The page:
We find ourselves now at a fork in the road – what began as institutions exporting their services, often aided by national strategies around soft power projection, are now forced to reexamine the sustainability, and desirability, whether to continue forging ahead with existing models or reimagining TNE engagement abroad with a firm view to adding value.

Institutions that want to successfully operate across borders must engage with these new realities of shifting political and economic relationships and increasing competition along with the opening of new markets and opportunities.

And similarly, quality assurance and qualifications recognition bodies overseeing the regulatory frameworks for TNE activities must be prepared and willing to respond flexibly and cooperatively to the growing complexity, variety and quanity of TNE.

There are already many examples of good practice and lessons learned on which it will be possible to build on to support the growth of quality and relevant TNE into the future.

A recent Universities UK International report identifies some key dimensions and good practice case studies. To which we would add our own, distilled from many hard yards and on the ground experience of delivery at scale in multiple jurisdictions across many disciplines:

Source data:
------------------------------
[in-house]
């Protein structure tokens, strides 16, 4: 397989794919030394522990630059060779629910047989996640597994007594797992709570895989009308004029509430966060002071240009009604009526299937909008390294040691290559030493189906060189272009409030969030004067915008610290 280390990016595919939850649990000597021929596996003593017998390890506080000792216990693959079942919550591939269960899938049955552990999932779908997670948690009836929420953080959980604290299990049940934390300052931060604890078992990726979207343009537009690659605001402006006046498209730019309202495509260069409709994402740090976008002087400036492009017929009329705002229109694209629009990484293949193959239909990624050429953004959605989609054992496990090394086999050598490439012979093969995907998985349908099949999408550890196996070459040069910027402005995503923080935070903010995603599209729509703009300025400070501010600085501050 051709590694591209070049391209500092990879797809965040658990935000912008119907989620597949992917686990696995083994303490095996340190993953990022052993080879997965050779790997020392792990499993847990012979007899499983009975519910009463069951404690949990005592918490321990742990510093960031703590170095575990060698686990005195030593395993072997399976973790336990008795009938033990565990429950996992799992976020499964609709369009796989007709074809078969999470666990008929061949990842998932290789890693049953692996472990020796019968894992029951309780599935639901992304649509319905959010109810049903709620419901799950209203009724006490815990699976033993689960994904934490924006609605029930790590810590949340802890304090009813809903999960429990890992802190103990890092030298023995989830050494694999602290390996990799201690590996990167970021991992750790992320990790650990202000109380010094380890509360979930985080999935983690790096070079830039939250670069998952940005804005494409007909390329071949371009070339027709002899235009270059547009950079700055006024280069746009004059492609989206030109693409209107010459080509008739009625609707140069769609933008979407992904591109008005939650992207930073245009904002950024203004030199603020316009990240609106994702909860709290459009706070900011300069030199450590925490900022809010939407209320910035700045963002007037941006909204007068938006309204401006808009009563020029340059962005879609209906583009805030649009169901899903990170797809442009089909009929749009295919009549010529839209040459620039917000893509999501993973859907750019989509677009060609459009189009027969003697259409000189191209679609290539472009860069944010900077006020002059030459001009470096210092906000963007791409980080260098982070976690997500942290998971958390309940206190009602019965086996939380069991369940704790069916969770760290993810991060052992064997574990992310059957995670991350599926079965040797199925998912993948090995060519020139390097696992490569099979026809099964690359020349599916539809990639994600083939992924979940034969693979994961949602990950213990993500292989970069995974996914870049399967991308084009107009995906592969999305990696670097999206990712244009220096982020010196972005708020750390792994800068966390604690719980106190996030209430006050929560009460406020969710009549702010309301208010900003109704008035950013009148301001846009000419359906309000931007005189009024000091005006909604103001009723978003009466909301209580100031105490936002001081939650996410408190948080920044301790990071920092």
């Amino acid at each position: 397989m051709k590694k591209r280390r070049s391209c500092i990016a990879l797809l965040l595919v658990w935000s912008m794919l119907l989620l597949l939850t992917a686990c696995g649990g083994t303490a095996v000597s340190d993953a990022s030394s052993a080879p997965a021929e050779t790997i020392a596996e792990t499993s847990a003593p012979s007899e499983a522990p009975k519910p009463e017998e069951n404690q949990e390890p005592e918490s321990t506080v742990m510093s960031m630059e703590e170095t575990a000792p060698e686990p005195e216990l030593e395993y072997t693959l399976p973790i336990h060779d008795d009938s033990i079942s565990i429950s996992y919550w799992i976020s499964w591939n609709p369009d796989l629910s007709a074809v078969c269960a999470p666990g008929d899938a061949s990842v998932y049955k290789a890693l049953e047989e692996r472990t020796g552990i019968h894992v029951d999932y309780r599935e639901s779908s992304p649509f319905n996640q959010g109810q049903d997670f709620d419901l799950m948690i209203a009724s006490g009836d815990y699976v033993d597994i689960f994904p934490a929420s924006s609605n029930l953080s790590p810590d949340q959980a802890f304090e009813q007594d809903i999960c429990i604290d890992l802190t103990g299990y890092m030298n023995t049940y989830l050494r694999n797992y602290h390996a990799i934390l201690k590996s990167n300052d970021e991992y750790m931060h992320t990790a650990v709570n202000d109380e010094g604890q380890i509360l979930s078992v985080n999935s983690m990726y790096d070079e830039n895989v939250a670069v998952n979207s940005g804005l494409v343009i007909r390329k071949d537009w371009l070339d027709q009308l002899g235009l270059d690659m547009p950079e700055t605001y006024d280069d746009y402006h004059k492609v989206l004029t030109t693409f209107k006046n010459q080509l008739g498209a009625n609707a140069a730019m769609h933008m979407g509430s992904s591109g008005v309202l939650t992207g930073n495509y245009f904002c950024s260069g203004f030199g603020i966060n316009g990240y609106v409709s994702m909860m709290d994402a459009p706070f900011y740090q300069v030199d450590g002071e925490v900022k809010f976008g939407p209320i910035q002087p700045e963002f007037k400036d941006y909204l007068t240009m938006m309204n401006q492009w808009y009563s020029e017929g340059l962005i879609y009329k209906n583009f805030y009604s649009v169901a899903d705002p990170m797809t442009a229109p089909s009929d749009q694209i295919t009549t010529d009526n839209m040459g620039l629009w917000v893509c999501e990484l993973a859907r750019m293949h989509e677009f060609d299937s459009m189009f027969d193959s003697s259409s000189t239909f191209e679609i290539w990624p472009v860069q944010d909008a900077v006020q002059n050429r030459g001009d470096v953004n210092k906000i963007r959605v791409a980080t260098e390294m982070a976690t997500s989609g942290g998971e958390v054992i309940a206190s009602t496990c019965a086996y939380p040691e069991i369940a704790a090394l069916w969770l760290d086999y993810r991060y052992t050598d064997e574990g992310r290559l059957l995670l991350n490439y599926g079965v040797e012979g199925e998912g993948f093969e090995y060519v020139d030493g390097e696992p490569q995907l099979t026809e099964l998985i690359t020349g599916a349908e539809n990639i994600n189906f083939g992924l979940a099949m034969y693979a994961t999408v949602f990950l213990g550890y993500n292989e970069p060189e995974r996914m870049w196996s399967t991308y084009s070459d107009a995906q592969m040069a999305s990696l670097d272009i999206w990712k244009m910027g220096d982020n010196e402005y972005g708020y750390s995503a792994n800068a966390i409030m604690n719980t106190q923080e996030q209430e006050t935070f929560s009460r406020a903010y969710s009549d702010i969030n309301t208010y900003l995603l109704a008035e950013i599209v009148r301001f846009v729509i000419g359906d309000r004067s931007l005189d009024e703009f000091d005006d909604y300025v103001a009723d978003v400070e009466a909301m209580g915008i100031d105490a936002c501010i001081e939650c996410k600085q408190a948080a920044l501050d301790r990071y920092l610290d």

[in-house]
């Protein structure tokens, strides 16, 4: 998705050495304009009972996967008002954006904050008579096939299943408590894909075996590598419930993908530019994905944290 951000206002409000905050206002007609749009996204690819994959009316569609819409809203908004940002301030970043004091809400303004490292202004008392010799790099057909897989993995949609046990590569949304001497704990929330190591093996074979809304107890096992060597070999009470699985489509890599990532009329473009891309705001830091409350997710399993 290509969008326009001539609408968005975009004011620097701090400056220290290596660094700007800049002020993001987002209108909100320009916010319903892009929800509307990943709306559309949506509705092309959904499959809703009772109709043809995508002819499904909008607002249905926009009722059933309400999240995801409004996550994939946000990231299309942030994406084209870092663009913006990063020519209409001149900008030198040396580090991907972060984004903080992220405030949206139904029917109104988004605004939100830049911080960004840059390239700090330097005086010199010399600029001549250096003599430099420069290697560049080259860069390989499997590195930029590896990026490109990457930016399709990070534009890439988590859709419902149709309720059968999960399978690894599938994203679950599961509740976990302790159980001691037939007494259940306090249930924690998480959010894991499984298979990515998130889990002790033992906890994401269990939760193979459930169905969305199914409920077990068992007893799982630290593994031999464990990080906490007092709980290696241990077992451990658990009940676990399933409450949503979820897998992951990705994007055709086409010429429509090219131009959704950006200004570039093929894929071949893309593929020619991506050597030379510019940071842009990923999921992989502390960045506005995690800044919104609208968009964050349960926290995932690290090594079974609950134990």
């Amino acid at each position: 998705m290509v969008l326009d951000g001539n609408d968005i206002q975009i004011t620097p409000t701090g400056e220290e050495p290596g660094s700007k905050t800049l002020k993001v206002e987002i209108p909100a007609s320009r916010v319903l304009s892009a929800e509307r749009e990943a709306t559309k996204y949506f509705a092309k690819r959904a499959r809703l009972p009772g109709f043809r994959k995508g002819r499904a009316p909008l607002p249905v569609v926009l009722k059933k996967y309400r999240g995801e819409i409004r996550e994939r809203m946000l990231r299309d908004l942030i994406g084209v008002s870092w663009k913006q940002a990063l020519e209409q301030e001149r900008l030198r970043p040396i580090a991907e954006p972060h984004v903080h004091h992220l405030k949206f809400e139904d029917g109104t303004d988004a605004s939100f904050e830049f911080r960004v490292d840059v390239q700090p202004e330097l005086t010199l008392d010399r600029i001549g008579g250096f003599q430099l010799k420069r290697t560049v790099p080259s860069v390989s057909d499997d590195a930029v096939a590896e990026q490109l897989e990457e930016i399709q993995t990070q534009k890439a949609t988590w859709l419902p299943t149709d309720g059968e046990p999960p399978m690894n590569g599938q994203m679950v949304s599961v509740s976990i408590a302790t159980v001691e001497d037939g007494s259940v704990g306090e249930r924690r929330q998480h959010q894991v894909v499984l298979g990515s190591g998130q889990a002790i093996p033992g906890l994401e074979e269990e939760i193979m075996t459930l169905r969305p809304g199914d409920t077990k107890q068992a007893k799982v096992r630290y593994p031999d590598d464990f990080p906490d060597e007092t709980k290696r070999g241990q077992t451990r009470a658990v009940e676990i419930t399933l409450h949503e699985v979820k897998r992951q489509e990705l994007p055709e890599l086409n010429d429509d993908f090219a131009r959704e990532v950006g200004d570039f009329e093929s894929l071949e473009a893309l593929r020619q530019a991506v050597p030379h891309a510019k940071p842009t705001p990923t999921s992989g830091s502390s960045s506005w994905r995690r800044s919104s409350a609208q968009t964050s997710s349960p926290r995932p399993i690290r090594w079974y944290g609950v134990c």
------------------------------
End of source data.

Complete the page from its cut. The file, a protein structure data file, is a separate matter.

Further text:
Start with a clear TNE strategy that reflects your overall international strategy and Institutional Plan, that makes it clear to everyone from frontline academic staff to the finance director why you are doing TNE; this should be a PVC level responsibility

Make sure you develop shared aims and objectives with your partner – preferably over at least a five year period. Know what you are getting into and establish clarity about the longer term objectives of both parties.

Don’t be afraid of talking about money – the financial dynamics of TNE needs to be understood by both parties at the outset – it can even be a “loss leader” if it is recognised to be strategically important – trouble comes when people are not transparent.